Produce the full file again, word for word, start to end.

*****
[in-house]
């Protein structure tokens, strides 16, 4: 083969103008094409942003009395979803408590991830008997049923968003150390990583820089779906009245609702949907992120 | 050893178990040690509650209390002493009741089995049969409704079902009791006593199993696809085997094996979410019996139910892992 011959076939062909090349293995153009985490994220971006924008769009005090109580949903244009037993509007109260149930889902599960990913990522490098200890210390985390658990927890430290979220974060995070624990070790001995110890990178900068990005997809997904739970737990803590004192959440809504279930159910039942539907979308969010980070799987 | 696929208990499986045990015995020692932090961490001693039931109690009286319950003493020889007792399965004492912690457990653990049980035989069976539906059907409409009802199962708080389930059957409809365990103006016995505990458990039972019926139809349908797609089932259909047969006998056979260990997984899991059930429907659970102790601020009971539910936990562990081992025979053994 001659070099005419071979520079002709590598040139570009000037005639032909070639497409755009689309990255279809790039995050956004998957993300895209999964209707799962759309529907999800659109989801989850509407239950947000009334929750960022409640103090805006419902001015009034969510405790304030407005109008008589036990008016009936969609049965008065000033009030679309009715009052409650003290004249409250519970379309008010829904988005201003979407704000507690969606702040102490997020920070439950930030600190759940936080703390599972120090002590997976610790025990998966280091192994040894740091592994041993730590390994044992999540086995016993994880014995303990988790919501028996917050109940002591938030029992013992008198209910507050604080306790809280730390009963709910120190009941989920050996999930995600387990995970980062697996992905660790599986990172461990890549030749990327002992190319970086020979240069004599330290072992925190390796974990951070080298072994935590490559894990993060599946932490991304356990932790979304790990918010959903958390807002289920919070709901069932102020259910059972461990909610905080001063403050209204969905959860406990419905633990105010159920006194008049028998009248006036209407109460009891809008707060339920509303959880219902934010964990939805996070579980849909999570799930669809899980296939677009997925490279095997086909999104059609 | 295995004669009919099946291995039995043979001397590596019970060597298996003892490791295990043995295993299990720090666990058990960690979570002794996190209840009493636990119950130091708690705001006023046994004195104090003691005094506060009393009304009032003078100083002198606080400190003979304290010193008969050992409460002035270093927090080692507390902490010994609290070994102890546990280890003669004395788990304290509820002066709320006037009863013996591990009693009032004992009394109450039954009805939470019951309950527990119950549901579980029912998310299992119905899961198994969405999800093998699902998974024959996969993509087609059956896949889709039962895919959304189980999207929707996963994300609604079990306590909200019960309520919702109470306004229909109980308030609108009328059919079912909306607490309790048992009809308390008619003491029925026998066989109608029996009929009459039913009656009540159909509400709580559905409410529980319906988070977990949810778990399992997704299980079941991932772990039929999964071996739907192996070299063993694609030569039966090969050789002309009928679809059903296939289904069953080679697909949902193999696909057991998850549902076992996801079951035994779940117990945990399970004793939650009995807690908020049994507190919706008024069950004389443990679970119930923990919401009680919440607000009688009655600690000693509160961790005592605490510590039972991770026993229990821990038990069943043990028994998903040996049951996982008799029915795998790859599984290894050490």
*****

[in-house]
């Protein structure tokens, strides 16, 4: 083969103008094409942003009395979803408590991830008997049923968003150390990583820089779906009245609702949907992120 | 050893178990040690509650209390002493009741089995049969409704079902009791006593199993696809085997094996979410019996139910892992 011959076939062909090349293995153009985490994220971006924008769009005090109580949903244009037993509007109260149930889902599960990913990522490098200890210390985390658990927890430290979220974060995070624990070790001995110890990178900068990005997809997904739970737990803590004192959440809504279930159910039942539907979308969010980070799987 | 696929208990499986045990015995020692932090961490001693039931109690009286319950003493020889007792399965004492912690457990653990049980035989069976539906059907409409009802199962708080389930059957409809365990103006016995505990458990039972019926139809349908797609089932259909047969006998056979260990997984899991059930429907659970102790601020009971539910936990562990081992025979053994 001659070099005419071979520079002709590598040139570009000037005639032909070639497409755009689309990255279809790039995050956004998957993300895209999964209707799962759309529907999800659109989801989850509407239950947000009334929750960022409640103090805006419902001015009034969510405790304030407005109008008589036990008016009936969609049965008065000033009030679309009715009052409650003290004249409250519970379309008010829904988005201003979407704000507690969606702040102490997020920070439950930030600190759940936080703390599972120090002590997976610790025990998966280091192994040894740091592994041993730590390994044992999540086995016993994880014995303990988790919501028996917050109940002591938030029992013992008198209910507050604080306790809280730390009963709910120190009941989920050996999930995600387990995970980062697996992905660790599986990172461990890549030749990327002992190319970086020979240069004599330290072992925190390796974990951070080298072994935590490559894990993060599946932490991304356990932790979304790990918010959903958390807002289920919070709901069932102020259910059972461990909610905080001063403050209204969905959860406990419905633990105010159920006194008049028998009248006036209407109460009891809008707060339920509303959880219902934010964990939805996070579980849909999570799930669809899980296939677009997925490279095997086909999104059609 | 295995004669009919099946291995039995043979001397590596019970060597298996003892490791295990043995295993299990720090666990058990960690979570002794996190209840009493636990119950130091708690705001006023046994004195104090003691005094506060009393009304009032003078100083002198606080400190003979304290010193008969050992409460002035270093927090080692507390902490010994609290070994102890546990280890003669004395788990304290509820002066709320006037009863013996591990009693009032004992009394109450039954009805939470019951309950527990119950549901579980029912998310299992119905899961198994969405999800093998699902998974024959996969993509087609059956896949889709039962895919959304189980999207929707996963994300609604079990306590909200019960309520919702109470306004229909109980308030609108009328059919079912909306607490309790048992009809308390008619003491029925026998066989109608029996009929009459039913009656009540159909509400709580559905409410529980319906988070977990949810778990399992997704299980079941991932772990039929999964071996739907192996070299063993694609030569039966090969050789002309009928679809059903296939289904069953080679697909949902193999696909057991998850549902076992996801079951035994779940117990945990399970004793939650009995807690908020049994507190919706008024069950004389443990679970119930923990919401009680919440607000009688009655600690000693509160961790005592605490510590039972991770026993229990821990038990069943043990028994998903040996049951996982008799029915795998790859599984290894050490």